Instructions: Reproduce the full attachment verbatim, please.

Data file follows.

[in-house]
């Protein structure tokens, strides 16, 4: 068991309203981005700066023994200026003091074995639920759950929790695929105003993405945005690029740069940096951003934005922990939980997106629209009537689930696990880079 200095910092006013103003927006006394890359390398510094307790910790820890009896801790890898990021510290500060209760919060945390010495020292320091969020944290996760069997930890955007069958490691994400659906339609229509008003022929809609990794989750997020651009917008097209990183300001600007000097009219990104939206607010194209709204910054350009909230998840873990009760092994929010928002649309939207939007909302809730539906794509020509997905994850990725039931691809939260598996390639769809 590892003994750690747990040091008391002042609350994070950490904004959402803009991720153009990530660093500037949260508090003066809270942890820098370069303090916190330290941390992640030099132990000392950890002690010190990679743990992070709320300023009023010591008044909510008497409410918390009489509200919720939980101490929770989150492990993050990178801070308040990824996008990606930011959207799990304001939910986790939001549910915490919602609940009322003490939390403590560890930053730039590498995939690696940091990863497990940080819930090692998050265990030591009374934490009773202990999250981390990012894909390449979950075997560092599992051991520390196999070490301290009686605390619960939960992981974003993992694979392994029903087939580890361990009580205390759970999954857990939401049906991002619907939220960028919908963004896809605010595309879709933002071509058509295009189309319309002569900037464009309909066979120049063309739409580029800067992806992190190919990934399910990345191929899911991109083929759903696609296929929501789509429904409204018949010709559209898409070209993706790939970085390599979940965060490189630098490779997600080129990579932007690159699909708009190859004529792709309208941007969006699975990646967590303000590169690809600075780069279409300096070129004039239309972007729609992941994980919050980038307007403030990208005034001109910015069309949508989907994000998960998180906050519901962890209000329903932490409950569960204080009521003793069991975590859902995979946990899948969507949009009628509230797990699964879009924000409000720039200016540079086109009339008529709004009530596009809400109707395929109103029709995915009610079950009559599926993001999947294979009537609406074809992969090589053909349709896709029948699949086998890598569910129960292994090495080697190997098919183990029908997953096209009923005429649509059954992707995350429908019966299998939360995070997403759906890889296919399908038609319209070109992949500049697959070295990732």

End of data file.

[in-house]
């Protein structure tokens, strides 16, 4: 068991309203981005700066023994200026003091074995639920759950929790695929105003993405945005690029740069940096951003934005922990939980997106629209009537689930696990880079 200095910092006013103003927006006394890359390398510094307790910790820890009896801790890898990021510290500060209760919060945390010495020292320091969020944290996760069997930890955007069958490691994400659906339609229509008003022929809609990794989750997020651009917008097209990183300001600007000097009219990104939206607010194209709204910054350009909230998840873990009760092994929010928002649309939207939007909302809730539906794509020509997905994850990725039931691809939260598996390639769809 590892003994750690747990040091008391002042609350994070950490904004959402803009991720153009990530660093500037949260508090003066809270942890820098370069303090916190330290941390992640030099132990000392950890002690010190990679743990992070709320300023009023010591008044909510008497409410918390009489509200919720939980101490929770989150492990993050990178801070308040990824996008990606930011959207799990304001939910986790939001549910915490919602609940009322003490939390403590560890930053730039590498995939690696940091990863497990940080819930090692998050265990030591009374934490009773202990999250981390990012894909390449979950075997560092599992051991520390196999070490301290009686605390619960939960992981974003993992694979392994029903087939580890361990009580205390759970999954857990939401049906991002619907939220960028919908963004896809605010595309879709933002071509058509295009189309319309002569900037464009309909066979120049063309739409580029800067992806992190190919990934399910990345191929899911991109083929759903696609296929929501789509429904409204018949010709559209898409070209993706790939970085390599979940965060490189630098490779997600080129990579932007690159699909708009190859004529792709309208941007969006699975990646967590303000590169690809600075780069279409300096070129004039239309972007729609992941994980919050980038307007403030990208005034001109910015069309949508989907994000998960998180906050519901962890209000329903932490409950569960204080009521003793069991975590859902995979946990899948969507949009009628509230797990699964879009924000409000720039200016540079086109009339008529709004009530596009809400109707395929109103029709995915009610079950009559599926993001999947294979009537609406074809992969090589053909349709896709029948699949086998890598569910129960292994090495080697190997098919183990029908997953096209009923005429649509059954992707995350429908019966299998939360995070997403759906890889296919399908038609319209070109992949500049697959070295990732």